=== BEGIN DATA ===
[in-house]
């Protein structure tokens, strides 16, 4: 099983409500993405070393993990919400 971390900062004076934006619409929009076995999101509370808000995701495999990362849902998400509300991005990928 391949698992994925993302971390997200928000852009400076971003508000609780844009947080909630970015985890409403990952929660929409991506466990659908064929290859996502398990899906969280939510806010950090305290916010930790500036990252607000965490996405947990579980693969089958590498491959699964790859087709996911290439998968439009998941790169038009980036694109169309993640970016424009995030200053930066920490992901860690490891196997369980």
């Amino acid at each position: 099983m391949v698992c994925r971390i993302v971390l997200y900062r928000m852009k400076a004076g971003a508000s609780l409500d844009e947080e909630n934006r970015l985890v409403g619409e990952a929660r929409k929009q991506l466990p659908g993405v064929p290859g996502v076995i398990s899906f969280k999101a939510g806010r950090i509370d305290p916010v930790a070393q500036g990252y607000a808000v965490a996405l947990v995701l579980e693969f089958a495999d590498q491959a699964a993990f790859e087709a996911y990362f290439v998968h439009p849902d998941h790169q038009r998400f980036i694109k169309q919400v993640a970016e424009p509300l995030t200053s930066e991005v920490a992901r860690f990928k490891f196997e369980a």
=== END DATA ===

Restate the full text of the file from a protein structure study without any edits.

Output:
[in-house]
């Protein structure tokens, strides 16, 4: 099983409500993405070393993990919400 971390900062004076934006619409929009076995999101509370808000995701495999990362849902998400509300991005990928 391949698992994925993302971390997200928000852009400076971003508000609780844009947080909630970015985890409403990952929660929409991506466990659908064929290859996502398990899906969280939510806010950090305290916010930790500036990252607000965490996405947990579980693969089958590498491959699964790859087709996911290439998968439009998941790169038009980036694109169309993640970016424009995030200053930066920490992901860690490891196997369980």
């Amino acid at each position: 099983m391949v698992c994925r971390i993302v971390l997200y900062r928000m852009k400076a004076g971003a508000s609780l409500d844009e947080e909630n934006r970015l985890v409403g619409e990952a929660r929409k929009q991506l466990p659908g993405v064929p290859g996502v076995i398990s899906f969280k999101a939510g806010r950090i509370d305290p916010v930790a070393q500036g990252y607000a808000v965490a996405l947990v995701l579980e693969f089958a495999d590498q491959a699964a993990f790859e087709a996911y990362f290439v998968h439009p849902d998941h790169q038009r998400f980036i694109k169309q919400v993640a970016e424009p509300l995030t200053s930066e991005v920490a992901r860690f990928k490891f196997e369980a």